Job number one for presidential candidates: define yourself - before someone else does

Every presidential campaign has a theme. These candidates will very soon have to figure out how they want to define themselves before their opponents do it for them.

While we are barely into 2015, the only thing anyone in the political world can talk about – with the possible exception of the most watched Super Bowl in history – is the 2016 presidential election.

Since the first days of January, we have seen candidates gear up with staff and resources while criss-crossing the country giving speeches to potential donors and supporters in early primary states.

This pre-stage of mounting a campaign is certainly important, but the coming stage will be even more vital, as it is the period during which candidates define and brand themselves, as well as contrast their records and experience against potential opponents.

Every presidential campaign has a theme or slogan. These candidates will very soon have to figure out how they want to define themselves before their opponents do it for them.

Some of history’s most famous slogans defined the candidate and the time. In 1960, John F. Kennedy’s slogan was "A time for greatness." It positioned him as the new young man America needed to bring it forward. Twenty years later, Ronald Reagan asked the country: "Are you better off than you were four years ago?" The country apparently didn’t think so and sided with him.

White House aspirants must understand branding is just as important in politics as it is in marketing. Candidates present themselves as a brand. Once tarnished, recovery is very difficult.

In our most recent election, President Obama defined himself with "Forward," enhancing his already chosen positioning of "Hope and change" from his first run in 2008. Strategically, his team chose to focus more on defining his opponent, Mitt Romney, early in the campaign as a rich and out-of-touch economic royalist who couldn’t connect with the American people. Whether this was true or not was not as important as whether it resonated with voters. And it did. Romney was constantly on the defensive and had a tough time shedding the caricature his rival slapped on him.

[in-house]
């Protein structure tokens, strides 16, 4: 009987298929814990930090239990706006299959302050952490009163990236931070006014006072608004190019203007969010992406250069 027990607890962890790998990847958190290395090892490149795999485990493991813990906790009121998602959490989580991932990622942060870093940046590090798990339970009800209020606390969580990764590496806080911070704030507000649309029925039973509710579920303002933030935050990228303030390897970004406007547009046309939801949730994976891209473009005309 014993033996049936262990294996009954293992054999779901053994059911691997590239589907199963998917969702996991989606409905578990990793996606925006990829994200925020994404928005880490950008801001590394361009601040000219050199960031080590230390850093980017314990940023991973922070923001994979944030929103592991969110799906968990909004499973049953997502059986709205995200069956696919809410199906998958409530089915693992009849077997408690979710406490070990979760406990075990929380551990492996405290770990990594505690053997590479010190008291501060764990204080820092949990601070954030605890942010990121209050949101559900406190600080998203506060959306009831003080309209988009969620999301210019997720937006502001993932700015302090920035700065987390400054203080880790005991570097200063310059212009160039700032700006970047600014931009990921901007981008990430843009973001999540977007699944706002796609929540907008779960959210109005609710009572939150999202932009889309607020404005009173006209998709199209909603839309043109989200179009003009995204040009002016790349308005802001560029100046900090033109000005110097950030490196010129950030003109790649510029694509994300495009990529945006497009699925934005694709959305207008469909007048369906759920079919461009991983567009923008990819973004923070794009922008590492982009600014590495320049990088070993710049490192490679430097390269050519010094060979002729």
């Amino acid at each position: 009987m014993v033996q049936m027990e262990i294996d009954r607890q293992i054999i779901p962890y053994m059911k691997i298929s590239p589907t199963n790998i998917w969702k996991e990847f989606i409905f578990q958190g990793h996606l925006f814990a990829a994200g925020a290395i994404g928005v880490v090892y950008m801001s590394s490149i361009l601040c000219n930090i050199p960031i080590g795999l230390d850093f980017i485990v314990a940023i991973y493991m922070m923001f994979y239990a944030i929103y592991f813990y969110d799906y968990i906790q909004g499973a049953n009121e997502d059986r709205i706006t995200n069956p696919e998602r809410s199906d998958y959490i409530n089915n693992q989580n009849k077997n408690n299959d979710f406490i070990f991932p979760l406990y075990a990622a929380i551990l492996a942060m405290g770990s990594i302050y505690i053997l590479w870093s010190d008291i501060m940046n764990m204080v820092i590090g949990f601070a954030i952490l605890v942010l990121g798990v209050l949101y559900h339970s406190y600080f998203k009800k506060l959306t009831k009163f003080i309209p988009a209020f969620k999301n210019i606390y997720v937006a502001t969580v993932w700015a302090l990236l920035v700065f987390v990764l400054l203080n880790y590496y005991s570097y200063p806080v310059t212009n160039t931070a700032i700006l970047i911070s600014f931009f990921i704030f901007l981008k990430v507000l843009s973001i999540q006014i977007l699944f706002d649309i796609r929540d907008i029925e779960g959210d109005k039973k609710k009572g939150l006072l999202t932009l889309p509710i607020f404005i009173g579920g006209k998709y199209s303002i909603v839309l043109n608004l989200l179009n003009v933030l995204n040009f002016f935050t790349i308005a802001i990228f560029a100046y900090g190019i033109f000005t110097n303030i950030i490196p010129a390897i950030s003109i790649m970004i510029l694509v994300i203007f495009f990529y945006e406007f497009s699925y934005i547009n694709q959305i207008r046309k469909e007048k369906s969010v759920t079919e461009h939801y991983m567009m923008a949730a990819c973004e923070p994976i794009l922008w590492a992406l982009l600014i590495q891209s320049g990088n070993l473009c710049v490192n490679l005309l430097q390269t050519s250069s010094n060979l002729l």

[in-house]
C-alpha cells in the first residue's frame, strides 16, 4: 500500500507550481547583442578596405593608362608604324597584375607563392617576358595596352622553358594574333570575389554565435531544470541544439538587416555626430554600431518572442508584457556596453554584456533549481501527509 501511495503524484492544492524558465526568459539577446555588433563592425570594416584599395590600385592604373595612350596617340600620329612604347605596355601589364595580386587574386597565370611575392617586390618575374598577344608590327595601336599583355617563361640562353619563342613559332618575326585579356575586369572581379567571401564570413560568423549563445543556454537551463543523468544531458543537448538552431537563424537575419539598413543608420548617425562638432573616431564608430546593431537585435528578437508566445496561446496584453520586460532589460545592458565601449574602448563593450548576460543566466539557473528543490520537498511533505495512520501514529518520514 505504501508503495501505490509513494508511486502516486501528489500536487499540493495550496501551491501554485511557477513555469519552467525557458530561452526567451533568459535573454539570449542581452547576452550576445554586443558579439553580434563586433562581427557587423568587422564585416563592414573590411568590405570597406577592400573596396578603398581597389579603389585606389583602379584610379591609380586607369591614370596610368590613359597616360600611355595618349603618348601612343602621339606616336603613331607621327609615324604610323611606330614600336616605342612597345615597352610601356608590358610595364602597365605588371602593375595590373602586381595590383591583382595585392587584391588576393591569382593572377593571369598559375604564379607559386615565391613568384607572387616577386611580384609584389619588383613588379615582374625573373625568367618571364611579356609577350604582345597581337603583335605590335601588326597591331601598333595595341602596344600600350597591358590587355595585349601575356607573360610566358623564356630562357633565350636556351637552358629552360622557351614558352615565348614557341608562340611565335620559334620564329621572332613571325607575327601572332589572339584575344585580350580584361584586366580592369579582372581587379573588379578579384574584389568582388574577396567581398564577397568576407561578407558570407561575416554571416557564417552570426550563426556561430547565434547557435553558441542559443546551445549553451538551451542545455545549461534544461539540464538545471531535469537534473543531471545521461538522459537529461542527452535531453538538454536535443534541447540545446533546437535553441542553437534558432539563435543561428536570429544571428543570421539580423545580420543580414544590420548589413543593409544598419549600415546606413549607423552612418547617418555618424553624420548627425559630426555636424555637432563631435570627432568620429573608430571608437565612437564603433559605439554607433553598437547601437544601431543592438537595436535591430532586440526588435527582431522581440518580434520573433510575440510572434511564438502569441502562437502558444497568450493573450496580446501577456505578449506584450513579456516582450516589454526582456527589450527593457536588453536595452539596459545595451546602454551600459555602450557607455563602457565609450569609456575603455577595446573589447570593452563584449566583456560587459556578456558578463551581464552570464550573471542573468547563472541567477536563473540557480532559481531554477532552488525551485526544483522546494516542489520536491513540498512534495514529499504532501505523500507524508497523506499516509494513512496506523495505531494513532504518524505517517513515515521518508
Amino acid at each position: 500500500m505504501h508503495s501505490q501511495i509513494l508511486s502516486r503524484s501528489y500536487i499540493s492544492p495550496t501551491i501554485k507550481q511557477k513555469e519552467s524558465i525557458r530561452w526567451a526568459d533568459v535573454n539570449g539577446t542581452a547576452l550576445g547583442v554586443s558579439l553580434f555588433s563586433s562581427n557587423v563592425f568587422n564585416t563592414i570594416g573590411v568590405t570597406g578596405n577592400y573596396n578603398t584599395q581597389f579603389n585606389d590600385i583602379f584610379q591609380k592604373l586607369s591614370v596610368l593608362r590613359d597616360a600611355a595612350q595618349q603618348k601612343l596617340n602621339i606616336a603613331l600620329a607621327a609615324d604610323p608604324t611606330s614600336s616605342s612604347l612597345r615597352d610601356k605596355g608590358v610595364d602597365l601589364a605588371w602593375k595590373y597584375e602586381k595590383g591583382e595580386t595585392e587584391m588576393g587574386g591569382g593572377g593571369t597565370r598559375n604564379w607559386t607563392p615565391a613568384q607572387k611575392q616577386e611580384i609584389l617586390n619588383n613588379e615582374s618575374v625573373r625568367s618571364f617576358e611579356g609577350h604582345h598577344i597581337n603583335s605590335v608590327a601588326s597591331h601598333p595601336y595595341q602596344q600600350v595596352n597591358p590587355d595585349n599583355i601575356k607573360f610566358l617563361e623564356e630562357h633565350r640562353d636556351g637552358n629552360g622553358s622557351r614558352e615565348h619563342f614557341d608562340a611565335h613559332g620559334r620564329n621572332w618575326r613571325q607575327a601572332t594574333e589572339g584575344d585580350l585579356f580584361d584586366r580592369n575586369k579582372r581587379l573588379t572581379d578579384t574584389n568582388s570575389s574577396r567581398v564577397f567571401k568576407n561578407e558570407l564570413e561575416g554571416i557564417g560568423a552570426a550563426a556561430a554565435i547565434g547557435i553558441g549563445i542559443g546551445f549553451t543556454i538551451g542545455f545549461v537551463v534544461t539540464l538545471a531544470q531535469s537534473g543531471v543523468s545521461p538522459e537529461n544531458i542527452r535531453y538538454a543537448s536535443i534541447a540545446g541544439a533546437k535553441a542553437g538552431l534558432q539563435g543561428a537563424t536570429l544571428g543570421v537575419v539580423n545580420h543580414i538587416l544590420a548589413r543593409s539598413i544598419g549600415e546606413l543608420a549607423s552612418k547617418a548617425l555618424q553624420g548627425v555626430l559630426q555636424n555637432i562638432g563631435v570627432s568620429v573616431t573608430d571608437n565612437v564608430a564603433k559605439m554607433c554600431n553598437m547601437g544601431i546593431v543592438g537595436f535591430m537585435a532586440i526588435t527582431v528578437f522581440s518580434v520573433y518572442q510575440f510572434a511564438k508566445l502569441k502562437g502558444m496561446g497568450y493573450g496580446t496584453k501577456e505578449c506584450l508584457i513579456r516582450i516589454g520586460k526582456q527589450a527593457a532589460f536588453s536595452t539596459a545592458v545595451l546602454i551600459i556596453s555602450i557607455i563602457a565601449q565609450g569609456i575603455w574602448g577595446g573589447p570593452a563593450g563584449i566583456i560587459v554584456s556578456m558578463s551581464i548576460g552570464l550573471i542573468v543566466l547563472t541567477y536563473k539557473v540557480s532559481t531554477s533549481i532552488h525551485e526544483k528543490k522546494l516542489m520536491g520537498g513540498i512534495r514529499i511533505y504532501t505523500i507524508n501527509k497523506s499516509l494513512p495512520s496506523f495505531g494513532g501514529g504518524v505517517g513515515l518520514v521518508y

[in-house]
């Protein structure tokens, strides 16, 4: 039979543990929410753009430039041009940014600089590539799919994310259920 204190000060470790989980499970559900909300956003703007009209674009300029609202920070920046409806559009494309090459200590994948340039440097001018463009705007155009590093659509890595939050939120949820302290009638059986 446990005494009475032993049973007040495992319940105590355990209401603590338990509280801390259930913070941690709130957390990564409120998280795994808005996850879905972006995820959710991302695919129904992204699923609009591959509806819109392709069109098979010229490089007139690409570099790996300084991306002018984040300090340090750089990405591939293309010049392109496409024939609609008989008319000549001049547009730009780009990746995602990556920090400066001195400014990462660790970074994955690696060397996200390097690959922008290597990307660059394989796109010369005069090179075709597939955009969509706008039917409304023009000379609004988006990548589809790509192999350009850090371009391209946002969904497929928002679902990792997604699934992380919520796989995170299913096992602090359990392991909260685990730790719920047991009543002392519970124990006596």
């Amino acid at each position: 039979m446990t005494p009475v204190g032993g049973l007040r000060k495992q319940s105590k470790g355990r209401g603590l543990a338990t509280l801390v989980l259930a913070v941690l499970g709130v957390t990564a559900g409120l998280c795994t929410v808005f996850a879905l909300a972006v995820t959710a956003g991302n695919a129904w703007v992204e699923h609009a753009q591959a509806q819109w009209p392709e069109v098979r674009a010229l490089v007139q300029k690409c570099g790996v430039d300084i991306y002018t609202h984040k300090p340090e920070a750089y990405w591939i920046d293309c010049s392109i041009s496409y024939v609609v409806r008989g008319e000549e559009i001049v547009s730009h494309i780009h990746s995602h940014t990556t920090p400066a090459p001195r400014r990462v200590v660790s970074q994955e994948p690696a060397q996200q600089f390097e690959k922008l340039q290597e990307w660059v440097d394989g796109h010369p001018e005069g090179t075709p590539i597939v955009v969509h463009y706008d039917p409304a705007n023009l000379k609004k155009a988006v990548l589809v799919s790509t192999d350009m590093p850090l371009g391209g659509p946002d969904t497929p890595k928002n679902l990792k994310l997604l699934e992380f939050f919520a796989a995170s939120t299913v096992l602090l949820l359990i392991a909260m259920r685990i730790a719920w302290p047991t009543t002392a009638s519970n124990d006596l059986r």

Bringing the focus back to the present. Hillary Clinton is fortunate enough – for the moment – to have some time to find her message because of the current lack of competition on the Democratic front. Republicans, on the other hand, must fight out a bloody primary. For top contenders such as Scott Walker, Jeb Bush, Rand Paul, Chris Christie, and Marco Rubio, among others, the race to define who they are, what they stand for, and what their message will be has already begun. They will have to separate themselves from the pack – and prepare for the attacks that will come their way.

This is all easier said than done. With talented and accomplished candidates scrambling for position, throwing around vague words such as "executive," "experienced," and "conservative" isn’t nearly good enough. The key to a candidate’s brand is not just a pithy slogan or a pretty sign – it’s how a candidate’s message meshes into the American consciousness at the precise time.

Reagan argued it was "Morning In America." Obama called for "Change." Both men embodied their campaigns on those simple messages. They captured what citizens wanted and convinced the American people it’s what they needed. Today’s candidates must do the same.

Talk about a defining moment. On every level, that is exactly what it is for candidates right now. News cycles, talking points, and events will come and pass, but a candidate’s brand must never waver. The individual most successful at pinpointing what the American people care about most – the economy, foreign policy, the environment, or a given social issue – while stamping their own personal brand on that is the one most likely to win next November.

Sam Singer is president of Singer Associates in San Francisco. He can be reached at

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